When British troops returned home in 1945 they voted in the first Labour government, from which they wanted very practical steps to provide homes and schools and hospitals, and above all jobs.
And so the political world in which a baby-boomer like me grew up was one which was focused on providing homes, schools, hospitals, and jobs. That’s what politicians talked about back then.
It was a politics in which I had next to no interest. And I had next to no interest because my middle-class family already had all these things. We didn’t have that problem.
What concerned me instead were things like the threat of nuclear war, the population explosion, environmental pollution, and (to a lesser extent) discrimination against minorities of one sort or other. And if I wasn’t too bothered about minorities, it was because I didn’t myself belong to any minority.
So while my parents worried about here-and-now, bread-and-butter concerns, I instead worried about being nuked, starved, or poisoned in maybe 20 or 30 years time. And if I wasn’t worrying about that, I instead worried about other people’s problems – the problems of coloured people, of women, of homosexuals, and so on.
Essentially, I didn’t have much to worry about.
But that didn’t stop me worrying. If I wasn’t worried about what to eat tomorrow (and I wasn’t), I could instead worry about what to eat in 30 years time when the entire planet had been turned into a post-nuclear dust bowl, populated by zombie mutants. Or when the oil had run out. Or the copper. Or the zirconium.
Since then, discrimination against minorities has much diminished. And nobody seems to worry about nuclear war or population explosion any more. So my 1970s concerns have become rather passé. Instead people now worry about secondhand smoke, and global warming which might see a 2 degree rise in the Earth’s temperature in 100 years time.
There’s a trend here. And it’s one of the focus of people’s concern shifting to ever more remote and improbable and insignificant threats. Not worried about putting food on your table? Well, we can offer you future population explosions, resource depletions, and nuclear wars. Not worried about those either? No problem, we’ve got secondhand smoke and climate change and polar bear extinctions. Not worried about those either? Well, we can offer you…
Every time one problem gets solved, another smaller and less pressing problem is identified. And so attention gets focused on a succession of steadily more trivial and insignificant concerns.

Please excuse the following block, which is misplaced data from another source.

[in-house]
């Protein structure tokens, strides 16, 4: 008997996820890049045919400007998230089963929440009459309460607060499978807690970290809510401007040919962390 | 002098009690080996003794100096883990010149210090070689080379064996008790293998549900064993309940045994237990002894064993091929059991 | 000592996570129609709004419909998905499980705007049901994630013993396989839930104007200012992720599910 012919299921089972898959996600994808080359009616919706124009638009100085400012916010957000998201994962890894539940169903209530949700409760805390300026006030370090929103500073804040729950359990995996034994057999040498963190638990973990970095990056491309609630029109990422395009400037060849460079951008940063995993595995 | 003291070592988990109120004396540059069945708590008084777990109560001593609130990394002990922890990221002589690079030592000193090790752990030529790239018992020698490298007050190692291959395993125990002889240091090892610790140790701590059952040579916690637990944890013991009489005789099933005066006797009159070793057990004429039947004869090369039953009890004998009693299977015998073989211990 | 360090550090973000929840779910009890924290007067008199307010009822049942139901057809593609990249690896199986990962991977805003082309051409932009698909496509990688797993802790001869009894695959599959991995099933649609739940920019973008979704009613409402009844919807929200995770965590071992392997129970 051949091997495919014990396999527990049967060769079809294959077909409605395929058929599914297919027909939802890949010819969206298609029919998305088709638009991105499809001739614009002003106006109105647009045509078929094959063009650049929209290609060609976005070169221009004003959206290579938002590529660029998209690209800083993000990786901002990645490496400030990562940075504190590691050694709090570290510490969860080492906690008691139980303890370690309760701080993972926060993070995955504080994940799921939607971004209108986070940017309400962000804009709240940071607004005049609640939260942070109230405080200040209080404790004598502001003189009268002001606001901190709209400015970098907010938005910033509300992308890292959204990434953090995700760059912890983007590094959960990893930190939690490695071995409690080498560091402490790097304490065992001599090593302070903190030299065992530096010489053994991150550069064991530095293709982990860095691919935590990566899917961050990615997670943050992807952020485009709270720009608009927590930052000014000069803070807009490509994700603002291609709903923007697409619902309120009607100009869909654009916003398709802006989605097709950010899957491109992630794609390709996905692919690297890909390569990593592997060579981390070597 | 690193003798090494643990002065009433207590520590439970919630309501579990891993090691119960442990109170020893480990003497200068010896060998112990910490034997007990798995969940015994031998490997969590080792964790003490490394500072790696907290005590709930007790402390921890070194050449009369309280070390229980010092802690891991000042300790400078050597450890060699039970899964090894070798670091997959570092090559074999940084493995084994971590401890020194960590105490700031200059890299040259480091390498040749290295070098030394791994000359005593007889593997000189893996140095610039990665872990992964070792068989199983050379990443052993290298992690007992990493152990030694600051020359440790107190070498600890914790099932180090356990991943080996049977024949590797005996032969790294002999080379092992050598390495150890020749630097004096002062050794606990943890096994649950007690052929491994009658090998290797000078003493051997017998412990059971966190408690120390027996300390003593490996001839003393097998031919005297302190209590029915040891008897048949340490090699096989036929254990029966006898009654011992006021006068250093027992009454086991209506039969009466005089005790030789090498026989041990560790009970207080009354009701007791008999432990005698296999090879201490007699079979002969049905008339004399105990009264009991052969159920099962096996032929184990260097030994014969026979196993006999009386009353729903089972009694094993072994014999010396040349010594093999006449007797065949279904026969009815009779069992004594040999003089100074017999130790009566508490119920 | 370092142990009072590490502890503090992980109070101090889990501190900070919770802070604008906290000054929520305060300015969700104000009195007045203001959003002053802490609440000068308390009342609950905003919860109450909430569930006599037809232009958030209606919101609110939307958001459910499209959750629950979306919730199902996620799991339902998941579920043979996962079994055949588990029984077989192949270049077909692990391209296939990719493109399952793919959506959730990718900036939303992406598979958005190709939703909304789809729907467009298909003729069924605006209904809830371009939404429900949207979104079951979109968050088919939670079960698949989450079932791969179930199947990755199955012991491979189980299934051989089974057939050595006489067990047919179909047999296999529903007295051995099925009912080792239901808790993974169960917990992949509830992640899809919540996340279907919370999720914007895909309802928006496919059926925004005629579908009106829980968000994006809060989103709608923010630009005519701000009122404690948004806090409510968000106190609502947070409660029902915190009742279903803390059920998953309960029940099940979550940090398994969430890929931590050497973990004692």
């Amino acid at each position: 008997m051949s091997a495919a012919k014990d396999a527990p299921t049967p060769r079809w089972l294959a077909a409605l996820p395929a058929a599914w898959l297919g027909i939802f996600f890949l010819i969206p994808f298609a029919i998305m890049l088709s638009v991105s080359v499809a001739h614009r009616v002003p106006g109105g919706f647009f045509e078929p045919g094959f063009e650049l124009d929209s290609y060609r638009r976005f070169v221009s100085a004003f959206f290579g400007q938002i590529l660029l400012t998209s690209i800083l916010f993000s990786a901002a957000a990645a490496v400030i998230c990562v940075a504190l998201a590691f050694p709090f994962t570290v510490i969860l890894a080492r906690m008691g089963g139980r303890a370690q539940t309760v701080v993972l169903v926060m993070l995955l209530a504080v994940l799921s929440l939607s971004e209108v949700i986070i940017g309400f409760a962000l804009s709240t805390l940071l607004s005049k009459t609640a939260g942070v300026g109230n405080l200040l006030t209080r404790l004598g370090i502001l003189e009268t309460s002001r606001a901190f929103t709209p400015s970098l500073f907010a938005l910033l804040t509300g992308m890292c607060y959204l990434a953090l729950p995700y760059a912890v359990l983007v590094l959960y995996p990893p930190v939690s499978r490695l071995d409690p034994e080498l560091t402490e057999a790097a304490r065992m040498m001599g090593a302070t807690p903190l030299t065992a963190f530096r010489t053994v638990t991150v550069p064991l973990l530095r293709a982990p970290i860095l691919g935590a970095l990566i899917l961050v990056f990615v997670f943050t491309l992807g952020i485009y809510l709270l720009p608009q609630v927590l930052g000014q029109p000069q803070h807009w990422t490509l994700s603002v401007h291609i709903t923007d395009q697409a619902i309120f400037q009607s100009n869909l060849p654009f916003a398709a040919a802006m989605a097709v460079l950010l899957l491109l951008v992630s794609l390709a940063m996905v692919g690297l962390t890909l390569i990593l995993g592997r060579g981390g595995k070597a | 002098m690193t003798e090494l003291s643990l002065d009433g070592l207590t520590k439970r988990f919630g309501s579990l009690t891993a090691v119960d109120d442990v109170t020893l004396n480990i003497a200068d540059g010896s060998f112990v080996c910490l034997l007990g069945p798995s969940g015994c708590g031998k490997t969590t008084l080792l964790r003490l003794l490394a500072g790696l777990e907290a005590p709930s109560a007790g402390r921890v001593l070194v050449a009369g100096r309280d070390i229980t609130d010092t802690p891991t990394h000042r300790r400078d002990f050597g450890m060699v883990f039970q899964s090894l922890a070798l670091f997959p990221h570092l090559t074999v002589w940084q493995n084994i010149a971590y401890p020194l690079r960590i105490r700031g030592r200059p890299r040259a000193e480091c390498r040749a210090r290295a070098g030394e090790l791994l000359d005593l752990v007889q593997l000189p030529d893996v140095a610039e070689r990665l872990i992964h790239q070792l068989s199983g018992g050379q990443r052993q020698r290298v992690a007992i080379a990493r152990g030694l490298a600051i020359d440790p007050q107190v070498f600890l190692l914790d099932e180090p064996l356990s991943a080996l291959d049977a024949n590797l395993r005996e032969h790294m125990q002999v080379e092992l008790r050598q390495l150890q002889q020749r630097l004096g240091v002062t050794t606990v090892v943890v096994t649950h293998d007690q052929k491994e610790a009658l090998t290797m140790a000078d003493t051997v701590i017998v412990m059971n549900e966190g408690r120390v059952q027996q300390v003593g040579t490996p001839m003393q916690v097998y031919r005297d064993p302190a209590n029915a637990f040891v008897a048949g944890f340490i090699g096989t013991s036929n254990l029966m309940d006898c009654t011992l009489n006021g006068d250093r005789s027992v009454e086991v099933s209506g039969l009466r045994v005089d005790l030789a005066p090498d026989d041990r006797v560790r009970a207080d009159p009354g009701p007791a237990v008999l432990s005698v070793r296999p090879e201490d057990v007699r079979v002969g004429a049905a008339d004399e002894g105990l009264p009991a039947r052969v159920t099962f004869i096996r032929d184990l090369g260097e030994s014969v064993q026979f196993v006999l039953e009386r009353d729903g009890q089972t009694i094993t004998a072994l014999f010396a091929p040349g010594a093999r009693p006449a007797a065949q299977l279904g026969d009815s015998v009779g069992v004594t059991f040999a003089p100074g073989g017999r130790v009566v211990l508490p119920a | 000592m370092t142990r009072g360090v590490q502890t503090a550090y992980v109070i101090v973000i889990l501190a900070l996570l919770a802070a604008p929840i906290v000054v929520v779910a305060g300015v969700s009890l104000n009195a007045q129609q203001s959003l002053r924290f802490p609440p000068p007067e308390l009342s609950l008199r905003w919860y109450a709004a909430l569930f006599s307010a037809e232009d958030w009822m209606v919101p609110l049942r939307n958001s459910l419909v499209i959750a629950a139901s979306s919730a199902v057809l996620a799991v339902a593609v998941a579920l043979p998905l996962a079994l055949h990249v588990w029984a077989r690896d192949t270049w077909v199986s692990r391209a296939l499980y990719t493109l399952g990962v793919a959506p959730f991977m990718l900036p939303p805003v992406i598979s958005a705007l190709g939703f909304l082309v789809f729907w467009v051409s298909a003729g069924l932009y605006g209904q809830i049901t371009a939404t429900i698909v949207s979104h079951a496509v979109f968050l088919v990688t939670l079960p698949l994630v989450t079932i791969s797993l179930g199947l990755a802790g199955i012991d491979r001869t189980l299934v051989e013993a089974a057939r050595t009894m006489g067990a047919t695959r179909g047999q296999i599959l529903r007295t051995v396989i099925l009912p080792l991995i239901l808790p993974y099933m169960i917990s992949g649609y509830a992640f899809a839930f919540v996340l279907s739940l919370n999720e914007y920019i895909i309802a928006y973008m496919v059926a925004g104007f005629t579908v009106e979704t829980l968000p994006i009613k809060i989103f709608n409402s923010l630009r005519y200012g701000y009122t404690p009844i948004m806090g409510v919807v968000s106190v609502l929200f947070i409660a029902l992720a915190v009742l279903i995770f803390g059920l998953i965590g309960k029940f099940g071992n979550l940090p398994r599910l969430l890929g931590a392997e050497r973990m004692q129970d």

Since America has enjoyed peace and prosperity for longer than Europe, this means that Americans are the world leaders in identifying ever more trivial and unimportant problems. And so it was in the USA that the civil rights movement took off, and gay rights, and women’s lib, and the environmental movement and all the rest of it. And in America, it’s the golden state of California which usually leads the way in generating the next raft of hyper-trivial concerns, like secondhand smoke or global warming.
And in the process, the focus of concern quite often becomes inverted. In the war years in Britain, there was a real danger of people starving, and so rationing was introduced. Back then the worry was about people getting too little to eat. But 60 or 70 years on, the worry is about people getting too much to eat.
As the focus of concern falls upon the ever-more-mind-bendingly trivial, it might be imagined that the strength of the concern felt would be correspondingly small. But in fact the opposite happens. The more trivial and unimportant the concern, the more it needs to be exaggerated. So we have a smoking ‘epidemic’ and an obesity ‘epidemic’. Everything is hyped, and the more trivial it is, the more its importance needs to be hyped.
If it goes on like this, we can expect to see even more trivial matters becoming the focus of exaggerated concern. There will be hair-style bans, mini-skirt bans, high-heel bans, tattoo bans, ‘Good manners’ and etiquette will become all-important in a way that they haven’t been for a century, when it was the height of bad manners to put your hands in your pockets, or leave the top button of your jacket undone. And it’ll all start in California.
But it’s actually more likely that the increasing focus of attention on ever more trivial concerns will result in far more serious threats being ignored. For example, while the WHO now has its focus fixed upon the smoking ‘epidemic’ and the obesity ‘epidemic’, it has been ignoring a very real ebola epidemic which has spun completely out of control.
Because the flip side of small-mindedly focusing attention on trivial matters is that important concerns are not addressed. And this means that when things go wrong, they’ll most likely go badly wrong. And if lots of important matters are being simultaneously ignored, it also means that everything is likely to go very badly wrong at pretty much the same time.
At which point the clock will be reset, and everyone will go back to worrying about here-and-now, bread-and-butter concerns like homes, schools, hospitals, and jobs, just like in my war-time parents’ generation. And they’ll stop worrying about secondhand smoke, global warming, and polar bear extinction – because there’ll be lots of far more important things to worry about than those.